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CU Cancer Center News and Stories

Genetics

Research    Cancer    Genetics

Research Illuminates a Therapeutic Strategy to Induce Cancer Cell Death

Cancer is a disease driven by gene mutations. These mutated genes in cancer fall into two major categories: tumor suppressors and oncogenes. Mutations in tumor suppressor genes can allow tumors to grow unchecked – a case of no brakes – while mutations in oncogenes can activate cell proliferation, pushing the gas pedal all the way to the floor.


Author Rachel Sauer | Publish Date February 10, 2023
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Patient Care    Ovarian Cancer    Immunotherapy    Genetics

Innovative Immunotherapy Treatment Helps Ovarian Cancer Patient See Amazing Results

People often tell Winona Williams that she’s brave, and she is. Ovarian cancer could easily become a dark cloud over her, shadowing every minute of every day.


Author Rachel Sauer | Publish Date September 20, 2022
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Genetics   

New Co-Director of Hereditary Cancers Focused on Improving Access to Genetic Counseling and Testing

As genetic counseling and genetic testing continue gaining importance in the world of cancer, the new co-director of hereditary cancers in the University of Colorado Cancer Center is aiming to increase awareness of these important resources for patients.


Author Rachel Sauer | Publish Date September 06, 2022
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Research    Breast Cancer    Genetics

Commonly Mutated Gene Shown to Drive Therapeutic Resistance in HER2-Positive Breast Cancer

PIK3CA is a gene that makes an enzyme called PI3K, which is involved in many important cell functions. When PIK3CA mutates, however, it can make the PI3K enzyme become overactive and cause cancer cells to grow.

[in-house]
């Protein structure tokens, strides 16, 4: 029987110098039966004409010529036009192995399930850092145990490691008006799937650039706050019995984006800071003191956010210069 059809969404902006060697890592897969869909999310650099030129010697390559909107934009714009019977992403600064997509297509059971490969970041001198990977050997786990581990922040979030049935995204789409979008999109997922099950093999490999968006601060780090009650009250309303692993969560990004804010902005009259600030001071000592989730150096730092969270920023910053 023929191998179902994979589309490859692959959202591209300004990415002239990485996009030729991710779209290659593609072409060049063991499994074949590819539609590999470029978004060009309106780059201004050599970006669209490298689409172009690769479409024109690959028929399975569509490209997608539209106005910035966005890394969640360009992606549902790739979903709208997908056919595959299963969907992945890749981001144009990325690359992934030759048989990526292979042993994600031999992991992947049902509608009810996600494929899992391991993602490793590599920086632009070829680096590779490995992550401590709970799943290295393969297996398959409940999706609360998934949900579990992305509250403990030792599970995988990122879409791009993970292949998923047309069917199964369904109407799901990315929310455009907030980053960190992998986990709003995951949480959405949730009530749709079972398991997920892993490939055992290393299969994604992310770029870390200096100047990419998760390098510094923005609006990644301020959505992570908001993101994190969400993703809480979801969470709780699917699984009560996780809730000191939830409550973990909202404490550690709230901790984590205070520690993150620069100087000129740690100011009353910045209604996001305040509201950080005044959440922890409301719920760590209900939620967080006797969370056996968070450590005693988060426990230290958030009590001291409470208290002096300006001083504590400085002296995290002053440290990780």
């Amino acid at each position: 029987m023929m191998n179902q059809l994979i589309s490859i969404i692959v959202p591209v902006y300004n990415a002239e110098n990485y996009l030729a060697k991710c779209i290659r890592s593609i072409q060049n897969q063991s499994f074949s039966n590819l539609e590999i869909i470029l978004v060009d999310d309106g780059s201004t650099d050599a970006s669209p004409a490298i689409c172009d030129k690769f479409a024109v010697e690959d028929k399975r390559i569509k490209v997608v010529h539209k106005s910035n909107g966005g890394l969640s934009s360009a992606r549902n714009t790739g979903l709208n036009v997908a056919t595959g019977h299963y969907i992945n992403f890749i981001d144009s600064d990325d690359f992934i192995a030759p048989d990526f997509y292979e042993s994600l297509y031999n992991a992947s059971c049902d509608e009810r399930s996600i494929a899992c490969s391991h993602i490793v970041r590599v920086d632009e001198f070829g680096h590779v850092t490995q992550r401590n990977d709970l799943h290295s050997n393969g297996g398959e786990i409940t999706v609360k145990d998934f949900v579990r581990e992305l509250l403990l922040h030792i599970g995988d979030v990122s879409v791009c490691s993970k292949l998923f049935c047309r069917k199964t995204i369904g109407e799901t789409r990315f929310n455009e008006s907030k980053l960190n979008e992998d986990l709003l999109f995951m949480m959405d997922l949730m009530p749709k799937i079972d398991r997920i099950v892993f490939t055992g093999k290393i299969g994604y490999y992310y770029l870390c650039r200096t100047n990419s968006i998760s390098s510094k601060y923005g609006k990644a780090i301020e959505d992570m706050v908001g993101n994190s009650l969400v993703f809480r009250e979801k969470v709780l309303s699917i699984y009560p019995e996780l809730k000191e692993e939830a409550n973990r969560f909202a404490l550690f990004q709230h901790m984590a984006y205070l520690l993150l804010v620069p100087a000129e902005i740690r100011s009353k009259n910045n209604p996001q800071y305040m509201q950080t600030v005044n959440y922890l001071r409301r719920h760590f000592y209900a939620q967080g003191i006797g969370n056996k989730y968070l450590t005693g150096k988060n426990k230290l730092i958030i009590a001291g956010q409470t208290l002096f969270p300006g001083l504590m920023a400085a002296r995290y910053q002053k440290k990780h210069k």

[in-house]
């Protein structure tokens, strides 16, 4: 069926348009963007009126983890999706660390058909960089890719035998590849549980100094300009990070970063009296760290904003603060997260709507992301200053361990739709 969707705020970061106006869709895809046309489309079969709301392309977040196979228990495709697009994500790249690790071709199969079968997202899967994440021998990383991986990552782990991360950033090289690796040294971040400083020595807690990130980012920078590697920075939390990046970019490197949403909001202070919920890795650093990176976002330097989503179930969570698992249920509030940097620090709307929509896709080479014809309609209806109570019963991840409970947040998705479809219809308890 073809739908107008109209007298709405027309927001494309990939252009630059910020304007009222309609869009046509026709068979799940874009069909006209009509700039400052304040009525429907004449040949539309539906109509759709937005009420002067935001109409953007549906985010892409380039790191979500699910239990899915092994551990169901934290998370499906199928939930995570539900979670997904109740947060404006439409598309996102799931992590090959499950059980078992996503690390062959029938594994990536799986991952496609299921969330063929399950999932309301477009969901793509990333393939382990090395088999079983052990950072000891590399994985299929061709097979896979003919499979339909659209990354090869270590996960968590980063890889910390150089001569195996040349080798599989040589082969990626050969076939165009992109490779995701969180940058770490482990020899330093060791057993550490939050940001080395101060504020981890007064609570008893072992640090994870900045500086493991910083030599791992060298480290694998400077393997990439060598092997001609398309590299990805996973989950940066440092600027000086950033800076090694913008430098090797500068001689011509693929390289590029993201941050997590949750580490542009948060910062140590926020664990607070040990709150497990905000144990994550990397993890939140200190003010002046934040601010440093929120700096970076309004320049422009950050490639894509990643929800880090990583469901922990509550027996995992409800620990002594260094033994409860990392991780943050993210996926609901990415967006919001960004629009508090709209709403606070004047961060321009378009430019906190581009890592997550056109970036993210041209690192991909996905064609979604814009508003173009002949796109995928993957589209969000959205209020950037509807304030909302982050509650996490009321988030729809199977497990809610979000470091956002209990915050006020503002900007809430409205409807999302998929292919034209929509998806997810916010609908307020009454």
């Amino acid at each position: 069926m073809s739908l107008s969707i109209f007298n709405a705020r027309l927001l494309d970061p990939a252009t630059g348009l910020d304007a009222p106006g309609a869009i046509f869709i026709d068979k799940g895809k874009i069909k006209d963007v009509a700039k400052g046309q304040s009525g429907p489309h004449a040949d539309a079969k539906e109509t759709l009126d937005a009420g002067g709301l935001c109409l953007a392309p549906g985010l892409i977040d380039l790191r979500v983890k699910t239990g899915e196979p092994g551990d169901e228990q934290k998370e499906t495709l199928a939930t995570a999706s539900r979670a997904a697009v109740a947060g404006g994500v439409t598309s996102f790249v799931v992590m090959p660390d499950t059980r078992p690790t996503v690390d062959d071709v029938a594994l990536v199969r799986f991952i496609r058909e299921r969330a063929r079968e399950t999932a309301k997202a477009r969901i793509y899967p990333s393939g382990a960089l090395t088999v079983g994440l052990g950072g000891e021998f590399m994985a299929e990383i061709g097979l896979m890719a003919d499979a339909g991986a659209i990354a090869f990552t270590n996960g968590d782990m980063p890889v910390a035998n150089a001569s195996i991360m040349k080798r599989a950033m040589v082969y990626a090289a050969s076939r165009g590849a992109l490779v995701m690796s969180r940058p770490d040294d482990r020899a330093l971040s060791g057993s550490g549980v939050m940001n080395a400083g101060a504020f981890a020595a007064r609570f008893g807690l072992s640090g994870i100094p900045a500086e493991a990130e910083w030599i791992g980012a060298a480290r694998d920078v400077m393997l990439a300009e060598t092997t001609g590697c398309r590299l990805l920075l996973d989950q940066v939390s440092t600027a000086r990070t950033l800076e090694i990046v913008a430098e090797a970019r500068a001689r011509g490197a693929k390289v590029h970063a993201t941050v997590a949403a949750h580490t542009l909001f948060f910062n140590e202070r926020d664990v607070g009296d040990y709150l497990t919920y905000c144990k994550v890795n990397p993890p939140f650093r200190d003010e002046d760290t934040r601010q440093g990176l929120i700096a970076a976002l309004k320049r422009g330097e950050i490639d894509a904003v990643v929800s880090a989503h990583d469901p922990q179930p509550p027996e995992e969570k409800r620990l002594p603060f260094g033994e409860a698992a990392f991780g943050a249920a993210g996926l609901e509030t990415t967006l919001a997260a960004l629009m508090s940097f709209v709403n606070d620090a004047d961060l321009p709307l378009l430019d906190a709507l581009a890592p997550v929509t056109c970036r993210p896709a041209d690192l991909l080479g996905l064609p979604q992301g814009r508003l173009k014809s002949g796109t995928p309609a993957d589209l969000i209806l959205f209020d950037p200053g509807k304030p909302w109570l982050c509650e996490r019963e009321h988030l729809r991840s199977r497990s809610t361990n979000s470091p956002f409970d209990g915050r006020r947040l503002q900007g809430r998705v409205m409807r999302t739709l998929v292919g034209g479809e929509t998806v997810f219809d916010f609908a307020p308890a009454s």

Author Rachel Sauer | Publish Date June 22, 2022
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Research    Cancer    Genetics

Drug Developed in CU Lab Shows Promise Against a Novel Oncogene that Supports Cancer Progression

An enzyme that has been identified as instrumental in the progression of many types of cancer is meeting its match in inhibitors synthesized and evaluated by University of Colorado (CU) Cancer Center researchers.


Author Rachel Sauer | Publish Date April 04, 2022
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Diversity    Cancer    Genetics

The genetic diversity that may explain differences in cancer rates across ethnicities

Paul Norman, PhD, was born in the Midlands region of Central England in the county town of Shrewsbury, which, coincidentally, is also the birthplace of the naturalist and explorer, Charles Darwin. And like Darwin, Norman set out on a mission to categorize the diversity of life. Only, while Darwin concerned himself with things he could see – the beak shape of Galapagos finches, for example – Norman explores the diversity of cells hidden inside our bodies. Even more specifically, Norman, who recently joined University of Colorado Cancer Center as a mentored member, researches the diversity of tiny proteins that sit on the surface cancer cells. What seems little could be very big: Differences in these proteins across ethnicities could help to explain the differences in cancer rates between human cultures. 


Author Cancer Center | Publish Date May 13, 2019
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CU Cancer Center In the News

Cancer Health

Innovative Technology Shows Great Promise Against Certain Mouth and Throat Cancers

news outletCancer Health
Publish DateMarch 20, 2023

An innovative cell squeezing technology showed great promise in a phase I trial against certain head and neck cancers.

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Denver 7

American Cancer Society Says Younger People Are Being Diagnosed with Colon Cancer

news outletDenver 7
Publish DateMarch 16, 2023

Swati Patel, MD, MS, discusses younger people being diagnosed with colon cancer at nearly twice the rate than in 1995.

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CPR

Young People Are Getting Colorectal Cancer, Including This Married Couple

news outletCPR
Publish DateMarch 15, 2023

Doctors increasingly see people contracting colon cancer before the recommended screening age of 45.

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KKTV

What Younger Adults Need to Know About Colorectal Cancer

news outletKKTV
Publish DateMarch 14, 2023

Colon cancer is one of the deadliest cancers -- but with early detection is also one of the most survivable. This is why regular screenings are so key.

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